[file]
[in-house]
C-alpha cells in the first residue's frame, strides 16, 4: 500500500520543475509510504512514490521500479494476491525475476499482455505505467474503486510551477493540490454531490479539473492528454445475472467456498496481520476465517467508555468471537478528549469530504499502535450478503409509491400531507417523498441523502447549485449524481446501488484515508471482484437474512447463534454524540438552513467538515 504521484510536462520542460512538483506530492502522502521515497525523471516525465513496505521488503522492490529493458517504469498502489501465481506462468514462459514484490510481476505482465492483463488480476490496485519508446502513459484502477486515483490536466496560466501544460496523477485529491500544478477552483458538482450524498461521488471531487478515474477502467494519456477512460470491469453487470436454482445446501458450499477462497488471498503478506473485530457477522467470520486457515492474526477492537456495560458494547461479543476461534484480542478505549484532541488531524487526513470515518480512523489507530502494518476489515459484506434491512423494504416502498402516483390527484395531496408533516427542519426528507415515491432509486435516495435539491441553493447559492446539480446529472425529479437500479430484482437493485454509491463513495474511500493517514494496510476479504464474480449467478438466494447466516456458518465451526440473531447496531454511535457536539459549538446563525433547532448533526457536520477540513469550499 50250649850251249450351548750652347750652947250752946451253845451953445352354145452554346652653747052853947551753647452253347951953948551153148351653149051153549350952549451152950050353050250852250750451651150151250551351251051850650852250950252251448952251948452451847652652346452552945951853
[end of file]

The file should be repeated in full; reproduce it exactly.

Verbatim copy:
[in-house]
C-alpha cells in the first residue's frame, strides 16, 4: 500500500520543475509510504512514490521500479494476491525475476499482455505505467474503486510551477493540490454531490479539473492528454445475472467456498496481520476465517467508555468471537478528549469530504499502535450478503409509491400531507417523498441523502447549485449524481446501488484515508471482484437474512447463534454524540438552513467538515 504521484510536462520542460512538483506530492502522502521515497525523471516525465513496505521488503522492490529493458517504469498502489501465481506462468514462459514484490510481476505482465492483463488480476490496485519508446502513459484502477486515483490536466496560466501544460496523477485529491500544478477552483458538482450524498461521488471531487478515474477502467494519456477512460470491469453487470436454482445446501458450499477462497488471498503478506473485530457477522467470520486457515492474526477492537456495560458494547461479543476461534484480542478505549484532541488531524487526513470515518480512523489507530502494518476489515459484506434491512423494504416502498402516483390527484395531496408533516427542519426528507415515491432509486435516495435539491441553493447559492446539480446529472425529479437500479430484482437493485454509491463513495474511500493517514494496510476479504464474480449467478438466494447466516456458518465451526440473531447496531454511535457536539459549538446563525433547532448533526457536520477540513469550499 50250649850251249450351548750652347750652947250752946451253845451953445352354145452554346652653747052853947551753647452253347951953948551153148351653149051153549350952549451152950050353050250852250750451651150151250551351251051850650852250950252251448952251948452451847652652346452552945951853